Scribes in an ambulatory urology practice: patient and physician satisfaction

Simi Koshy, Paul J Feustel, Michael Hong, Barry A Kogan
Journal of Urology 2010, 184 (1): 258-62

PURPOSE: The increasing use of electronic medical records during the clinical encounter brings not only benefits but also barriers that may affect the doctor-patient relationship and increase the work burden of the physician. We evaluated whether the use of an electronic medical record scribe in an academic urology program would ameliorate these problems.

MATERIALS AND METHODS: We randomly assigned electronic medical record scribes to the office hours of 5 academic urologists, and using surveys we evaluated patient and physician acceptance and satisfaction.

RESULTS: Patients were accepting of an electronic medical record scribe and satisfaction rates were high (93% vs 87% in the absence of a scribe, p = 0.36). Patients were comfortable disclosing urological information in the presence of the scribe. Physicians were dramatically more satisfied with office hours when a scribe was present (69% vs 19%, p <0.001). We were unable to determine whether the presence of a scribe improves productivity.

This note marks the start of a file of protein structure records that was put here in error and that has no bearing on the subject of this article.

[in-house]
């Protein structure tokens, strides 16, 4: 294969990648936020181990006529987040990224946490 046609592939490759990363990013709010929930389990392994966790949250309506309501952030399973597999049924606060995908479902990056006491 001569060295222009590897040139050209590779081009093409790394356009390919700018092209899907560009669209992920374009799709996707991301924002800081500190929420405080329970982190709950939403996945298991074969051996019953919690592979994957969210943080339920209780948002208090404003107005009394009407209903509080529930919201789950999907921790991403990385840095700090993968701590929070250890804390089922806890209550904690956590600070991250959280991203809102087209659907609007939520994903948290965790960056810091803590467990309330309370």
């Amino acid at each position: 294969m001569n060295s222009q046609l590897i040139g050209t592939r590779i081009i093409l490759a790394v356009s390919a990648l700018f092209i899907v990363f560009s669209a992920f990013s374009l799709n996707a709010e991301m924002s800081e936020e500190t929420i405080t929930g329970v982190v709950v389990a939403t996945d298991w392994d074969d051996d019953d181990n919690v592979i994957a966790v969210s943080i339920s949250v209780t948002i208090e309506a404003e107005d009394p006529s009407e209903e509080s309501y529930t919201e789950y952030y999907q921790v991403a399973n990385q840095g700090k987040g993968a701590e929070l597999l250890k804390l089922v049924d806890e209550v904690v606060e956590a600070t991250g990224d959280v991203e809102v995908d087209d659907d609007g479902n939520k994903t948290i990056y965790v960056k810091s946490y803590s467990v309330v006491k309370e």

CONCLUSIONS: Electronic medical record scribes in a urology practice may be a practical solution to provide documentation while maintaining or improving the doctor-patient relationship because they increase physician satisfaction and do not detract from patient satisfaction.

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